Driving the RV north along the coast towards Maine, we had just passed the Boston area and decided to get off the road early and explore the Gloucester and Cape Ann area. We’d always heard Cape Ann billed as the other “Cape” so we decided to find out how like Cape Cod it really was. We hit Gloucester first. It is an old fishing town that unfortunately has grown into suburban sprawl, so we pretty much just drove through and headed to Cape Ann peninsula.
While it is considerably smaller than Cape Cod, and only has one town, Rockport, at its tip, it was a scenic drive down this spit of land surrounded on three sides by the Atlantic Ocean. Pretty, well manicured homes, and lots of greeney lined the roads into Rockport. It started to rain heavily as we came into the town so we drove around for a while, waiting out the storm and getting oriented. Along the coast, rocky beaches and seaside parks could be seen, between sweeps of the wipers. The town itself was lined with lots of narrow streets, quaint old homes, artist studios and B and B’s. The rain let up and we wandered the streets of this seaport community, now converted into an artsy tourist destination. The dock area and harbor offered pretty (but foggy) scenery as well.
There were lots of shops and galleries to poke around in, but even on a good day hubby has limited patience with browsing, and it was getting near cocktail time, so we went in search of a bar and someplace to have dinner. There was no shortage of restaurants, from seafood to pizza, upscale to take out. What we couldn’t find was a bar. We finally stopped in a art gallery and asked where we might get a drink. The response was not what we expected: the town of Rockport did not have a bar.
Our well informed friend explained that in 1856 200 women swept through the town in what he called a “rum revolt.” They destroyed anything containing alcohol and since then liquor had been banned from town. Now if this was Utah I could understand it. But Massachusetts? My Irish friends from Boston were no strangers to alcohol. Hubby and I looked at each other with disbelief, just our luck to visit one of the few dry towns in the state. But all was not lost. The gallery owner told us that even though there were no bars, and liquor stores were still illegal, the town had recently relented and let restaurants start to serve alcohol.
We left the Gallery with a recommendation of The Fish Shack as a great place for fresh seafood. We had a pleasant meal overlooking still foggy Ipswich Bay, the scallops made all the more pleasant by the accompanying glasses of wine.
I must visit Cape Cod, plenty of our American cousins live there!!
You’ll have to squeeze it between ascending mountains. Looking forward to following that.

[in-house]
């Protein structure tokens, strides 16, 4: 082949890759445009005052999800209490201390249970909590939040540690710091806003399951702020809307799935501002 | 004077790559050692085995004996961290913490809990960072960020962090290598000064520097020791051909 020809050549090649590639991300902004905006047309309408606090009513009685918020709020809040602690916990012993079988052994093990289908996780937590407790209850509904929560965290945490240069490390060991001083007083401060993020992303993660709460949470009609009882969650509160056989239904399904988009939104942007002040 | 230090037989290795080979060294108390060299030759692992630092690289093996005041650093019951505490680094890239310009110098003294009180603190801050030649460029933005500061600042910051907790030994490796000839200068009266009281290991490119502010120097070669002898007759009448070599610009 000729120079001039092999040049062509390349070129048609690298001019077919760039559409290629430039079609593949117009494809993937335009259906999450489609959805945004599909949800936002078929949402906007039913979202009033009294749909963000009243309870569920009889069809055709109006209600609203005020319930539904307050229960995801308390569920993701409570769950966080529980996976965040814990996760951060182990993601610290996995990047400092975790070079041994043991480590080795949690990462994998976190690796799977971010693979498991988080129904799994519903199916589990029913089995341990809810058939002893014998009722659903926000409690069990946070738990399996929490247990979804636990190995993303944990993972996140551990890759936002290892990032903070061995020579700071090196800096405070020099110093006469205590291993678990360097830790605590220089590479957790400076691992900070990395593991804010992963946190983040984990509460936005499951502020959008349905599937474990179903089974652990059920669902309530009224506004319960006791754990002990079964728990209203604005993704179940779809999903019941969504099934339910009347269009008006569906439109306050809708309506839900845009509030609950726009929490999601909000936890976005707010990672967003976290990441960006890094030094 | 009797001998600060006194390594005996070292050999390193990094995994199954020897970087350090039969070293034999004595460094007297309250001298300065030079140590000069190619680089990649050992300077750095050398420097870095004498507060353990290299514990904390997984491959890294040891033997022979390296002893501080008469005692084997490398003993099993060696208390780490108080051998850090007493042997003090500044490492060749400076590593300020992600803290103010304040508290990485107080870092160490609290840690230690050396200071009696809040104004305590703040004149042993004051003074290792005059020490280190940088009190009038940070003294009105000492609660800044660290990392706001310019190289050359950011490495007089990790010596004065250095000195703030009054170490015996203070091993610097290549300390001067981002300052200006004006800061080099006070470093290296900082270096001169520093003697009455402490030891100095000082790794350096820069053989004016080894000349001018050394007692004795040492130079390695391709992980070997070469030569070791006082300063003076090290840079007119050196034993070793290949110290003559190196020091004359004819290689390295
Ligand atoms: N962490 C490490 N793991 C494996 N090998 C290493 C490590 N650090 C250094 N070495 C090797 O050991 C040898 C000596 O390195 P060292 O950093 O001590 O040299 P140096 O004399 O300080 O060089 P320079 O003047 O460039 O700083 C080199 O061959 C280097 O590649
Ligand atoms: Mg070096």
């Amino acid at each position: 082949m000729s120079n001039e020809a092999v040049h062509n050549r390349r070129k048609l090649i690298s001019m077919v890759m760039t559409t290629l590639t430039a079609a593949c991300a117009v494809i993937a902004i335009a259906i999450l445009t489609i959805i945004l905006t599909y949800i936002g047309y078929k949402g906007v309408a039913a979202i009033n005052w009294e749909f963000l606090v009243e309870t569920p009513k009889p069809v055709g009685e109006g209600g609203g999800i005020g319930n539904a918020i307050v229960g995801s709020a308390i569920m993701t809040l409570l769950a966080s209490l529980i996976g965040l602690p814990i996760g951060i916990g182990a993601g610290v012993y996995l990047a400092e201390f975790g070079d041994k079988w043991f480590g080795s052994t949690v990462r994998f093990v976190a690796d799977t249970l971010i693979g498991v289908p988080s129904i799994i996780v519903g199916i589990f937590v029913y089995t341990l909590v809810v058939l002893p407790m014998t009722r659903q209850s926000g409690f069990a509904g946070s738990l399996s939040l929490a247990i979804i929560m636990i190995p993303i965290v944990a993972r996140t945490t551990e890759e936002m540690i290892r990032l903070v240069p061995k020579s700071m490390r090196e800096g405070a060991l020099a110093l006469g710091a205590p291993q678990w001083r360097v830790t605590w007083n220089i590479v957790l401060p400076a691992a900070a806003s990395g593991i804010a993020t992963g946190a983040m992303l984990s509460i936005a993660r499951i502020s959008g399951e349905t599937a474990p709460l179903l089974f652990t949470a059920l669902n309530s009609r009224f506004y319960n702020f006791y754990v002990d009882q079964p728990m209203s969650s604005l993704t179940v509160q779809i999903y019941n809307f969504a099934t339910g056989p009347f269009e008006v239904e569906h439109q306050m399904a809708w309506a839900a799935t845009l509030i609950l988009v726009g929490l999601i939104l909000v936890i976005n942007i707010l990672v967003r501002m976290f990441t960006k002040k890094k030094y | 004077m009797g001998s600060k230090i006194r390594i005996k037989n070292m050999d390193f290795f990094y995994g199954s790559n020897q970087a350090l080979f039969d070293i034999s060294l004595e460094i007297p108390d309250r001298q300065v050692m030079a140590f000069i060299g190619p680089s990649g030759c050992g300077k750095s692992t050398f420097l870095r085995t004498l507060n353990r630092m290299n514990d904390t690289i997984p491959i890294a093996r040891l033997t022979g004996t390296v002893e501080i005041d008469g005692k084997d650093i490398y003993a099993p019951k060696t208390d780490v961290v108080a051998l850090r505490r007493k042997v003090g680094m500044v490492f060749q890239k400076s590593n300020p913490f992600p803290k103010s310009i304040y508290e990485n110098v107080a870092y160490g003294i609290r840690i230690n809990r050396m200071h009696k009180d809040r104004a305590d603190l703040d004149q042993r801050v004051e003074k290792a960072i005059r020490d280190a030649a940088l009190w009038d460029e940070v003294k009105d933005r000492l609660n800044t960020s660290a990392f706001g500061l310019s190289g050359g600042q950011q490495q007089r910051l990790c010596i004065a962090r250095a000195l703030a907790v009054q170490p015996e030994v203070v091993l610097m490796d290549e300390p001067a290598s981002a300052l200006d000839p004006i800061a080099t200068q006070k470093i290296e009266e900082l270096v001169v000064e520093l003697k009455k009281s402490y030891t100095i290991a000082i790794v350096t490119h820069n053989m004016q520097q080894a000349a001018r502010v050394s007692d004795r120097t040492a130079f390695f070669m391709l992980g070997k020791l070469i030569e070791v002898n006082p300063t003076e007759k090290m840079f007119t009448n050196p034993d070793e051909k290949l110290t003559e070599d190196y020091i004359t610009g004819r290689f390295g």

For sure!! There is so much to see!!
I have so many photos of this area I Love. Did you see Hammond Castle? Near Magnolia and Beverly.
Glad you had fun at one of my favorite haunts
Don’t think so, but it was pretty foggy and we may not have know what it was.
🙂 It is a beautiful place you must check it out!
Here is the skinny on this place over looking the sea you were not too far from it.
You are welcome
Rockport is one of my favorite places to visit, so beautiful. Whenever we sail there, though, my parents bring their own wine. It really threw us off the first time we went that there was no alcohol, but now we’re prepared. Kind of crazy, huh?
Live and learn, next time we know what to expect
Loved Rockport when we visited there, and yes–found out that it was a dry town. So off to Gloucester for a wonderful Shrimp Diavolo and many glasses of wine! No fish sticks for us! Another town on the coast that we liked was Ogonquit (ME).
Love that whole area… just came through there myself! Camden is my favorite, in spite of the HUGE tourism there
I agree, there is something special about New England in general and we try to avoid area that are too touristy.
You do realise that it was karma that you could not find a pub? Its because you are still travelling and The Motley Crew are all back at work! 🙂
I’ll take that kind of karma any day
the photos really do show a misty cloudy rainy day and on reflection that is probably how I would expect to see the cape. Your hubby and I are alike…I have no patience at browsing… when shopping I have a list and do not deviate from that list. While the co-pilot browses I find a seat, whip out my iPod / Kindle and a enjoy a bit of reading.
Morning fog is frequent on the seashore, the rain comes and goes. We kind of have to put up with what we get when we get there. Always good to have a book in your pocket to wile away those boring moments you run across, better than moping and whining at the co-pilot…
Fantastic post. I found myself daydreaming and wishing to plan a trip to the area.
I prefer it here over Florida in the summer; warm days, cool nights. Right now the leaving are actually staring to turn. life is good.
Lovely rainy, foggy day while parts of the country suffers with hot temps and fires! Safe travels, be well.
No rain no rainbows as they say.
I hope you can explore Gloucester some time. It’s an old working fishing town that my grandfather, the Rev. Joseph Beach, grew up in. I was there last May to bury my elderly Aunt Alice. We have family plots in the very old Oak Grove cemetery (right in town) that were purchased in 1880 by my great-great grandfather, the Rev. David Nelson Beach. Hope this doesn’t sound maudlin for while it was sad to bury my aunt, it was heartwarming and wonderful to return her to a beloved family resting place. The small gathering of close relatives had a lovely meal at Latitude 43 (http://latfortythree.com/) and enjoyed seeing the 1925 Fisherman Memorial (http://www.nps.gov/nr/travel/maritime/glo.htm). Gloucester isn’t glamorous, but it’s soulful and so connected to the sea.
We like the area and will go back. The rainy day contributed to our decisions.